Ready, set, sow: How to use your garden to combat climate change

Worried about climate change? Here’s one way to do your part, starting right from your own backyard.

Whether it’s the shrinking of glaciers, animals being forced to relocate, ice on rivers breaking up at a much more rapid pace or trees flowering sooner, the dramatic effects of climate change are being seen all across the globe. Scientists have predicted that global temperatures will keep on creeping upwards for the next several decades, with the greenhouse gases produced as a result of human activity.

As well as finding ways to reduce our carbon footprint, we can take the fight to climate change even further by looking at how we tend to our urban gardens. Here’s how:

Start growing your own vegetables

Our personal outdoor spaces are used by the ambitious gardeners among us to replace quite a bit of food that’s purchased. This in turn reduces your carbon footprint thanks to several factors, including the time it takes to get your food to your plate being cut considerably. It’s estimated that the average distance your food travels before it’s consumed is a staggering 1,500 miles, meaning that transportation of the goods is burning fossil fuels. 

Choose to grow your own vegetables, whether that is by planting some seed potatoes or enhancing your garden with some cabbage plants, and you’ll also know that your food is free of chemicals. You can avoid unnecessary packaging as well, not to mention save money when it comes to your weekly food shop. 

Introduce more and more plants into your garden

Domestic gardens can act as air-conditioning systems around cities. Did you know that the shelter of trees and hedges can act as insulation in the winter to help bring down energy consumption and heating costs? Place your evergreen shrubs and bushes carefully around your property to reduce the speed of the air movement reaching your building. However, make sure you don’t create any unwanted wind tunnels directed towards your house.  

As they provide shade, vegetation can also offer aerial cooling throughout the summer months. It’s predicted that if we increased our vegetated surfaces in urban areas by as little as 10 per cent then we could help control the summer air temperatures that climate change is bringing. This would also help reduce CO2 emissions.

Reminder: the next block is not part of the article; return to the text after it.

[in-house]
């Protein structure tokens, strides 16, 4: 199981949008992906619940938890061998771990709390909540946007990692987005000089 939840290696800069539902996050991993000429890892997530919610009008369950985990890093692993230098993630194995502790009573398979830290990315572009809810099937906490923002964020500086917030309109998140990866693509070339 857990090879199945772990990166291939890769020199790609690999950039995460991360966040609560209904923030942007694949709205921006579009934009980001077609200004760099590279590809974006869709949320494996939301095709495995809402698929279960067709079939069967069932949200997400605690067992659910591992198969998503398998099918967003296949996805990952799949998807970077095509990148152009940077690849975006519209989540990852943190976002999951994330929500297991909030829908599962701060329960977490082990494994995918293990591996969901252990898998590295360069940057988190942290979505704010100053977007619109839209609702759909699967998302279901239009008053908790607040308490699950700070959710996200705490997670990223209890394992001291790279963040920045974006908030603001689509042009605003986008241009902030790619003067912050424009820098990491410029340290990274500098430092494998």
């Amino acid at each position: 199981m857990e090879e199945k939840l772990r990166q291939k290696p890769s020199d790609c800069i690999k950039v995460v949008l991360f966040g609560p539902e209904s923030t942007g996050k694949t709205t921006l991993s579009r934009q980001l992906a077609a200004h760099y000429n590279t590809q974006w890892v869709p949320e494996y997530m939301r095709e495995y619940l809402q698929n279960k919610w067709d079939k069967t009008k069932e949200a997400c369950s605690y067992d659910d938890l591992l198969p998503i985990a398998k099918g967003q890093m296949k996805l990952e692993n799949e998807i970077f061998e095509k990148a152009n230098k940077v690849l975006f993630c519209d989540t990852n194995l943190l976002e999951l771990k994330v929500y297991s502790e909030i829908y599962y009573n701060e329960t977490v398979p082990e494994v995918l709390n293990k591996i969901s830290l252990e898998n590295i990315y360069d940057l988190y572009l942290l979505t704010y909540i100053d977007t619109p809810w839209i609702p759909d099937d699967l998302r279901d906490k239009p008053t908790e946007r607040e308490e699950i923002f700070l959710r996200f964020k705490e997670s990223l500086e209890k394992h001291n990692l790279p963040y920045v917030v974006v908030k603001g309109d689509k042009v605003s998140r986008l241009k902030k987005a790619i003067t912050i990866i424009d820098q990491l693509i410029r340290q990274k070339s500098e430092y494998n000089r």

Take note too that every plant is important for improving air quality, due to them absorbing carbon dioxide and releasing oxygen. With vehicle usage ever increasing, plants are playing a vital part in offsetting some of the emissions automobiles are releasing. 

Take up composting

One key way to fight back against climate change is with eco-gardening. Therefore, adding compost to your soil can provide crucial nutrients and microorganisms to the earth. If you want to cut costs, you can make your own compost using kitchen scraps, so long as it’s not meat or fish. This will also reduce the waste transported to landfill.

Greenhous gas emissions, especially methane, can be reduced through composting. This is because they lower the need to use chemical fertilisers and pesticides. It also helps soils hold any carbon dioxide and improves tilth and workability of soils—enabling the soil to either resist or assist root growth depending on the scenario. However, it’s important to carefully maintain your composting or it may reverse the desired effect. 

Consider your water use

It could soon become the standard to expect a hot and dry summer year after year. Great, right? Well, yes, for any sun lovers out there, but this could have a knock-on effect for our gardens—which in turn will continue to affect our environment. So, what should you do? If you don’t already have one, get a water butt, which is a great resource for capturing some of the water that falls into our garden when it rains. If you do have one, add another! Catching rain water to use on your floral displays and lawn will help you minimise your mains water usage, thus helping the environment and aiding self-sufficiency. Not only are water butts great for giving you an alternative source of water instead of using your home’s supply, they are also effective at reducing how much water enters your property’s drains to reduce the risk of flooding.

Another way to cut your water usage is by re-using any ‘grey water’ which has previously been used to wash dishes or have a bath.

Hopefully the tips above will give you some inspiration to start working on your urban garden in order to reduce your carbon footprint and play your part in preventing global temperatures from rising any further.

Kelly Marsh is Content & Category Manager at Suttons Consumer Products.

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